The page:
The Associated Press is guilty of using a terminally flawed newsgathering methodology that makes their news organization an easy target for those desiring to insert of propaganda as news. What's worse is that their leadership clearly doesn't care.
The leaders of the Associated Press seem to have little interest in living up to their own stated values and principles, and in doing so, have betrayed that essential trust that they must have to survive.
Noted photojournalism expert, author, and professor David Permutter of the William Allen White School of Journalism & Mass Communications at the University of Kansas noted during the height of the journalistic controversies of the Israeli-Hezbollah war in Lebanon:
The Israeli-Hezbollah war has left many dead bodies, ruined towns, and wobbling politicians in its wake, but the media historian of the future may also count as one more victim the profession of photojournalism. In twenty years of researching and teaching about the art and trade and doing photo-documentary work, I have never witnessed or heard of such a wave of attacks on the people who take news pictures and on the basic premise that nonfiction news photo- and videography is possible.
I'm not sure, however, if the craft I love is being murdered, committing suicide, or both.
The wounds, in this case, are assuredly self-inflicted.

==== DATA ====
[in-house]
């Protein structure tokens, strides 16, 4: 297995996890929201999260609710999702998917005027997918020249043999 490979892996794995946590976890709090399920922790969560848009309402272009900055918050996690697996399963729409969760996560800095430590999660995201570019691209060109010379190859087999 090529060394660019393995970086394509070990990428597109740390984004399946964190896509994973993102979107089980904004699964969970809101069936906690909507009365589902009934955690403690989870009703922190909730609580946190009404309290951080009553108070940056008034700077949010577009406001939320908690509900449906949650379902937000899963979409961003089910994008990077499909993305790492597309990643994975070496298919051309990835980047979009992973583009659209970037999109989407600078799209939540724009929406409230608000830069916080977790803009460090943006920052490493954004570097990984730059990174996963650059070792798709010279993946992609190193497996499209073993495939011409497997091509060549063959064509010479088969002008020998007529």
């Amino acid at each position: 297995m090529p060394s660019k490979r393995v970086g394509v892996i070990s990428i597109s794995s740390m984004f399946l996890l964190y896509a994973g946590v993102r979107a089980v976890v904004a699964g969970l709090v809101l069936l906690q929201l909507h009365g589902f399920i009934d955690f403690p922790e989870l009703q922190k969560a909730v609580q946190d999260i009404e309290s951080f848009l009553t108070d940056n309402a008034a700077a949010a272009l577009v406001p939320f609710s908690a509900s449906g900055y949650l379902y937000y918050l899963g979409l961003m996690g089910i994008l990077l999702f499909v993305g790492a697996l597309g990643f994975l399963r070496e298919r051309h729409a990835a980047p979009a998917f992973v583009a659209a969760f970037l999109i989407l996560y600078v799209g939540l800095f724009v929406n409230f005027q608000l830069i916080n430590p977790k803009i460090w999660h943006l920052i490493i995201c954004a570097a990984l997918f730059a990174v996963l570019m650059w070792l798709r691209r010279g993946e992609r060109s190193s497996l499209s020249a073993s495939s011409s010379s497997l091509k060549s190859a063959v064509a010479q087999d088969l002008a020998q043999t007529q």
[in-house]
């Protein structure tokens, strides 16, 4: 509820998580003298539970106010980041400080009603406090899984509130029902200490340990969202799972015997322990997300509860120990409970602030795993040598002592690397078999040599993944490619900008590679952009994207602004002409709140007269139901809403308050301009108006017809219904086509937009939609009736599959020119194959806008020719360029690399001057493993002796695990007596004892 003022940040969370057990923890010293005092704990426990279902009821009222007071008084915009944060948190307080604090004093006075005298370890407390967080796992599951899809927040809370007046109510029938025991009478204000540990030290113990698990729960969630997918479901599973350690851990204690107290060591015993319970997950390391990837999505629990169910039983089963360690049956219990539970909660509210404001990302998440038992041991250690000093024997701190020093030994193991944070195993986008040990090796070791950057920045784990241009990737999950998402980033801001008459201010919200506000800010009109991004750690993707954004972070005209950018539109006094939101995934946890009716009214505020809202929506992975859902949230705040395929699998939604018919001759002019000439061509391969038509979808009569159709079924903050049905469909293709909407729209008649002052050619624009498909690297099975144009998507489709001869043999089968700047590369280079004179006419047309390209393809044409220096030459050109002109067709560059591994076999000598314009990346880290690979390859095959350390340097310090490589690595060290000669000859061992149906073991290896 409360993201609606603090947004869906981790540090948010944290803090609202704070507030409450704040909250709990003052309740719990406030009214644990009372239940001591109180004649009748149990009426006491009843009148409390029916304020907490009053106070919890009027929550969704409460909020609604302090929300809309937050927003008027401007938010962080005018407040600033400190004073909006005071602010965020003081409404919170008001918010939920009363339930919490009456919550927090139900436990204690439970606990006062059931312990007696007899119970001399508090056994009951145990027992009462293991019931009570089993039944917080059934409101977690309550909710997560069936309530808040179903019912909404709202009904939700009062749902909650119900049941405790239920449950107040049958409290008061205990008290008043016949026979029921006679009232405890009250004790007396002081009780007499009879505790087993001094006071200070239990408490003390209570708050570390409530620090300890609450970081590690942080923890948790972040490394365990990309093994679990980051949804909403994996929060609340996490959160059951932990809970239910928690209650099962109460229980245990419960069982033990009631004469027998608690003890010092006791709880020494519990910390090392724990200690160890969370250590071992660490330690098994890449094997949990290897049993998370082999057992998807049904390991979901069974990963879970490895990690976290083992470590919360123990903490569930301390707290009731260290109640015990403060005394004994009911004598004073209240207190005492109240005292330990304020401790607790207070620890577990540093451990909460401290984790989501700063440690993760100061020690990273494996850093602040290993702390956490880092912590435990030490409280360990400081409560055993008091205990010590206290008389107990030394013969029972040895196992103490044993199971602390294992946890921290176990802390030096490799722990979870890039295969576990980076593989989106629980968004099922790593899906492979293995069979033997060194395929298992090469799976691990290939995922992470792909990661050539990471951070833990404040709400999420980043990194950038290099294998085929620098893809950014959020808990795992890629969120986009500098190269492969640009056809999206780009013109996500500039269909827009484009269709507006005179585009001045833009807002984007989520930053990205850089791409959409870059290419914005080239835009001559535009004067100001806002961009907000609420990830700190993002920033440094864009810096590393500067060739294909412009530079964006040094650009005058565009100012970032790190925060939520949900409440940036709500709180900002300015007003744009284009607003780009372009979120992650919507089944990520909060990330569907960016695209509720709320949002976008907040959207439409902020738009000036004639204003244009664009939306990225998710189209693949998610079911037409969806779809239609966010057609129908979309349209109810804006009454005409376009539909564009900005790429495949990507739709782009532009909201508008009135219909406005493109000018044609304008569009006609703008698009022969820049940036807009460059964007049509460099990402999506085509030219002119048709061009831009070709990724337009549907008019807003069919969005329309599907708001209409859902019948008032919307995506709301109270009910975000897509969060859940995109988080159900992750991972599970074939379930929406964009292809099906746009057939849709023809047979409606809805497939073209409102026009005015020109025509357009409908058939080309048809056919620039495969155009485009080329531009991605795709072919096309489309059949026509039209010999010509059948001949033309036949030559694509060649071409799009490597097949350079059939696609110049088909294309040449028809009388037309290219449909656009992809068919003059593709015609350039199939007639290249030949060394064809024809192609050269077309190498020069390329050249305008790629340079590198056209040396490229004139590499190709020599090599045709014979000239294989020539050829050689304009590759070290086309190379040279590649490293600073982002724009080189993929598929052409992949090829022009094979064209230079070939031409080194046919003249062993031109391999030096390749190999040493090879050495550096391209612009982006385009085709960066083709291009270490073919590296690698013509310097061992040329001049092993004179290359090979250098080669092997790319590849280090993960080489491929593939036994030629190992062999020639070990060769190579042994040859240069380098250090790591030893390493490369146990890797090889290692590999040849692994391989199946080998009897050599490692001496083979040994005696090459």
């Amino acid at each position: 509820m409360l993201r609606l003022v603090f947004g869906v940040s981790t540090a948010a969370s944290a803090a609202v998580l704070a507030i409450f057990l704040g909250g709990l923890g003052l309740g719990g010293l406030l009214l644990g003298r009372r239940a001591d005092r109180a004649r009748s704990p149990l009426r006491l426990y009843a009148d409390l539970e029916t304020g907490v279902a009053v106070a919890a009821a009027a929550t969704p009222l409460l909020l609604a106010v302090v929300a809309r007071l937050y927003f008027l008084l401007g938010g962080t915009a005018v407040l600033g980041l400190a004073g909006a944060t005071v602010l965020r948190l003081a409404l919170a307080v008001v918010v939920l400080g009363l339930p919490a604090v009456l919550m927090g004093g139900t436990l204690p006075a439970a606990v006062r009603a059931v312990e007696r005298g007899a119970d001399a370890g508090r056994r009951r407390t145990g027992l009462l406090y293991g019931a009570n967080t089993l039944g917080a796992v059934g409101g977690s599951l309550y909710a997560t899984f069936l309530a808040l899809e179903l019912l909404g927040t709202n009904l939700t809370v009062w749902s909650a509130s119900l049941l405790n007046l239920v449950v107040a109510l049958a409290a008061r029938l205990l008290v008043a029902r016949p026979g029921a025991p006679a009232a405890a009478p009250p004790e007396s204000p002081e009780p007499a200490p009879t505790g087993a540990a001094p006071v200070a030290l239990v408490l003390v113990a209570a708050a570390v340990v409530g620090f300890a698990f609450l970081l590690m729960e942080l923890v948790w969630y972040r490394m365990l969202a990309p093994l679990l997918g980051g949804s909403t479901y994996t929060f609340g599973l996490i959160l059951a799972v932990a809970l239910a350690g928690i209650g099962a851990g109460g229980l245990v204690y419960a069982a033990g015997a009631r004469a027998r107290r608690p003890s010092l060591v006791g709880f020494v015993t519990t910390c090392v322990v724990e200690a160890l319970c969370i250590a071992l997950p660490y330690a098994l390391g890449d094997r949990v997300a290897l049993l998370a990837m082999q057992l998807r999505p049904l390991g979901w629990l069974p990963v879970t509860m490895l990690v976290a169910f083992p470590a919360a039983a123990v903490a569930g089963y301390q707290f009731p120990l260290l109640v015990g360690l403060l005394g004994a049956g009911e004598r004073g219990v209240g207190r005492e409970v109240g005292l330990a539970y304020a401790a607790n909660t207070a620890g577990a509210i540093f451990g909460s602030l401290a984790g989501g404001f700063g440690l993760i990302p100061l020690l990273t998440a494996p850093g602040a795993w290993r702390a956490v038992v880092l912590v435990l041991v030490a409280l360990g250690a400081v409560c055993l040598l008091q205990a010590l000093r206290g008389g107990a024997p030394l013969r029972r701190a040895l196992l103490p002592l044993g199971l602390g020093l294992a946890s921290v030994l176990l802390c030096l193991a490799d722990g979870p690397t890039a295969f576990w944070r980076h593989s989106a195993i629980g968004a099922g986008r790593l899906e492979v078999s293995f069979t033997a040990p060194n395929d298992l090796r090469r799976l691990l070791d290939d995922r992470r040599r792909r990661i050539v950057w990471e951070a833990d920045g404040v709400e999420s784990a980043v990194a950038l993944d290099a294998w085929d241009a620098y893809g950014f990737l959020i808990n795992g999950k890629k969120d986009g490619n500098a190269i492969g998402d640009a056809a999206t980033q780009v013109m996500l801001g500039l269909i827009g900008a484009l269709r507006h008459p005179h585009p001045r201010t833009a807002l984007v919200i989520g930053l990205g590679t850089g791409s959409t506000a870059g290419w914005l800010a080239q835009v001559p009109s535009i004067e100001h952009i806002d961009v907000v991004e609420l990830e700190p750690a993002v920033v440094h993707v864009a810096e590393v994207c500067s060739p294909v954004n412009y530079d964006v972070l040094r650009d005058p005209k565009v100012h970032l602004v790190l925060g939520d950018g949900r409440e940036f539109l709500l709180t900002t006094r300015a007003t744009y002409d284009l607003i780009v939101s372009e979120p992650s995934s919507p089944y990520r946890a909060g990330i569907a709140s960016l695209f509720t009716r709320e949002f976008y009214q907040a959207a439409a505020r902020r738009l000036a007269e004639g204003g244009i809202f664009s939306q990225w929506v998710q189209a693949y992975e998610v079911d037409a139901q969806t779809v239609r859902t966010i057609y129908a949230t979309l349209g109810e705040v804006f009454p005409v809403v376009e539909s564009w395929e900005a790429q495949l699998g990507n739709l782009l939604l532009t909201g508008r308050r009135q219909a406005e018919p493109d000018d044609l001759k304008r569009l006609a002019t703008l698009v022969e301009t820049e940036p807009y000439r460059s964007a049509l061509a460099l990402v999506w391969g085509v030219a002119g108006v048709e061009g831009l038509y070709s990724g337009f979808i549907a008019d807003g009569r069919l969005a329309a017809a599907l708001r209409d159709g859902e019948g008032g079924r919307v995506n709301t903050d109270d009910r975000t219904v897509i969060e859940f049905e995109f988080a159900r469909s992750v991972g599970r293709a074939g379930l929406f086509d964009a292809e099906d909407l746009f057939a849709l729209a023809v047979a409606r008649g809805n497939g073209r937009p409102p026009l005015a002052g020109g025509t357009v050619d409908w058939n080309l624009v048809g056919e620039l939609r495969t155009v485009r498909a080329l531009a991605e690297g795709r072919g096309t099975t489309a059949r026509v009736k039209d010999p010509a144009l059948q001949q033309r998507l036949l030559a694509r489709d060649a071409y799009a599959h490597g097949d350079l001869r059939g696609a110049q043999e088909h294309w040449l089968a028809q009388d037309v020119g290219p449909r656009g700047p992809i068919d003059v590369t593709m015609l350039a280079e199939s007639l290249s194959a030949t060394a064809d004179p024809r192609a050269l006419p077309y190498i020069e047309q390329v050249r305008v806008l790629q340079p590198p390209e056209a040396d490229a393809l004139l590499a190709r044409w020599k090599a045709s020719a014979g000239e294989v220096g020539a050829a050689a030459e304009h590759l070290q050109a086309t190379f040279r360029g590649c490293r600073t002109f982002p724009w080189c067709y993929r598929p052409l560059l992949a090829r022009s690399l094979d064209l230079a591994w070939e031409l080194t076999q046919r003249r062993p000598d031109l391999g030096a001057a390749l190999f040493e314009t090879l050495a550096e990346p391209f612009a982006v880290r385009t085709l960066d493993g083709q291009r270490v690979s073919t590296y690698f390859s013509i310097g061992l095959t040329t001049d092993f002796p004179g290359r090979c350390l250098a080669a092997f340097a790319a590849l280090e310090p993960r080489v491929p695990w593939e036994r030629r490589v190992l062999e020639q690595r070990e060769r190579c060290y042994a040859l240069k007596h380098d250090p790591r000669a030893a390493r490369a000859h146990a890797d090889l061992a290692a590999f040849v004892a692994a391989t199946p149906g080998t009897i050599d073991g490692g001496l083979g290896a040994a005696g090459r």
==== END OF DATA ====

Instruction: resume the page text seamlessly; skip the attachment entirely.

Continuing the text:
In nearly every conversation, the soldiers, Marines and contractors expressed they were upset with the coverage of the war in Iraq in general, and the public perception of the daily situation on the ground. The felt the media was there to sensationalize the news, and several stated some reporters were only interested in “blood and guts.” They freely admitted the obstacles in front of them in Iraq. Most recognized that while we are winning the war on the battlefield, albeit with difficulties in some areas, we are losing the information war. They felt the media had abandoned them.
During each conversation, I was left in the awkward situation of having to explain that while, yes, I am wearing a press badge, I'm not 'one of them.' I used descriptions like 'independent journalist' or 'blogger' in an attempt to separate myself from the pack.